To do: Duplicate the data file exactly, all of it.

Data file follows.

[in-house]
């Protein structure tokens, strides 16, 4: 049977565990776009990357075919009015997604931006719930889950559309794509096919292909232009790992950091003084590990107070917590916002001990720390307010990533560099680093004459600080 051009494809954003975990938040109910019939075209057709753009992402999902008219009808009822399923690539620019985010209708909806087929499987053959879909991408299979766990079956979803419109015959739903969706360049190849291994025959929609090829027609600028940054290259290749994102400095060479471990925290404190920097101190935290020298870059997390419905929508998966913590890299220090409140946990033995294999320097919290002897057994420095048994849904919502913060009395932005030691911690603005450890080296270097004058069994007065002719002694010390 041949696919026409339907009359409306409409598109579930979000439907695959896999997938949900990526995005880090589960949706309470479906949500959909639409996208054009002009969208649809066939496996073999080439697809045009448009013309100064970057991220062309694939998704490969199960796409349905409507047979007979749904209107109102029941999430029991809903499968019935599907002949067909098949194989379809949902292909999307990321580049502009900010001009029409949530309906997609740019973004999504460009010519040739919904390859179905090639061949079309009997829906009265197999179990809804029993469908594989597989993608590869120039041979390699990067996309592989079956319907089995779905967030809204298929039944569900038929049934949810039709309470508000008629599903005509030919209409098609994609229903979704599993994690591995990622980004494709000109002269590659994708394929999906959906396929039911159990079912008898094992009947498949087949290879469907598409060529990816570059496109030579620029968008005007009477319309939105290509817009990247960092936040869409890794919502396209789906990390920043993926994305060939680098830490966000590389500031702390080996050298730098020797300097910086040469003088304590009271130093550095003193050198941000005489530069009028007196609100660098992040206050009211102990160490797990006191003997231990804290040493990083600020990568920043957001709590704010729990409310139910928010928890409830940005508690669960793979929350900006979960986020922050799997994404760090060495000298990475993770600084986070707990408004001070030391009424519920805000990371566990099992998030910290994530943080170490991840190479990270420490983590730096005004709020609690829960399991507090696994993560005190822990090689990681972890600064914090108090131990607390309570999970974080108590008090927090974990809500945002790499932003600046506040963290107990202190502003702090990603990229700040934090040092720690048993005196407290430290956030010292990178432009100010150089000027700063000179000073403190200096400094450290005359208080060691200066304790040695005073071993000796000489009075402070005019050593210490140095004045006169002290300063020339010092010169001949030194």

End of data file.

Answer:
[in-house]
């Protein structure tokens, strides 16, 4: 049977565990776009990357075919009015997604931006719930889950559309794509096919292909232009790992950091003084590990107070917590916002001990720390307010990533560099680093004459600080 051009494809954003975990938040109910019939075209057709753009992402999902008219009808009822399923690539620019985010209708909806087929499987053959879909991408299979766990079956979803419109015959739903969706360049190849291994025959929609090829027609600028940054290259290749994102400095060479471990925290404190920097101190935290020298870059997390419905929508998966913590890299220090409140946990033995294999320097919290002897057994420095048994849904919502913060009395932005030691911690603005450890080296270097004058069994007065002719002694010390 041949696919026409339907009359409306409409598109579930979000439907695959896999997938949900990526995005880090589960949706309470479906949500959909639409996208054009002009969208649809066939496996073999080439697809045009448009013309100064970057991220062309694939998704490969199960796409349905409507047979007979749904209107109102029941999430029991809903499968019935599907002949067909098949194989379809949902292909999307990321580049502009900010001009029409949530309906997609740019973004999504460009010519040739919904390859179905090639061949079309009997829906009265197999179990809804029993469908594989597989993608590869120039041979390699990067996309592989079956319907089995779905967030809204298929039944569900038929049934949810039709309470508000008629599903005509030919209409098609994609229903979704599993994690591995990622980004494709000109002269590659994708394929999906959906396929039911159990079912008898094992009947498949087949290879469907598409060529990816570059496109030579620029968008005007009477319309939105290509817009990247960092936040869409890794919502396209789906990390920043993926994305060939680098830490966000590389500031702390080996050298730098020797300097910086040469003088304590009271130093550095003193050198941000005489530069009028007196609100660098992040206050009211102990160490797990006191003997231990804290040493990083600020990568920043957001709590704010729990409310139910928010928890409830940005508690669960793979929350900006979960986020922050799997994404760090060495000298990475993770600084986070707990408004001070030391009424519920805000990371566990099992998030910290994530943080170490991840190479990270420490983590730096005004709020609690829960399991507090696994993560005190822990090689990681972890600064914090108090131990607390309570999970974080108590008090927090974990809500945002790499932003600046506040963290107990202190502003702090990603990229700040934090040092720690048993005196407290430290956030010292990178432009100010150089000027700063000179000073403190200096400094450290005359208080060691200066304790040695005073071993000796000489009075402070005019050593210490140095004045006169002290300063020339010092010169001949030194």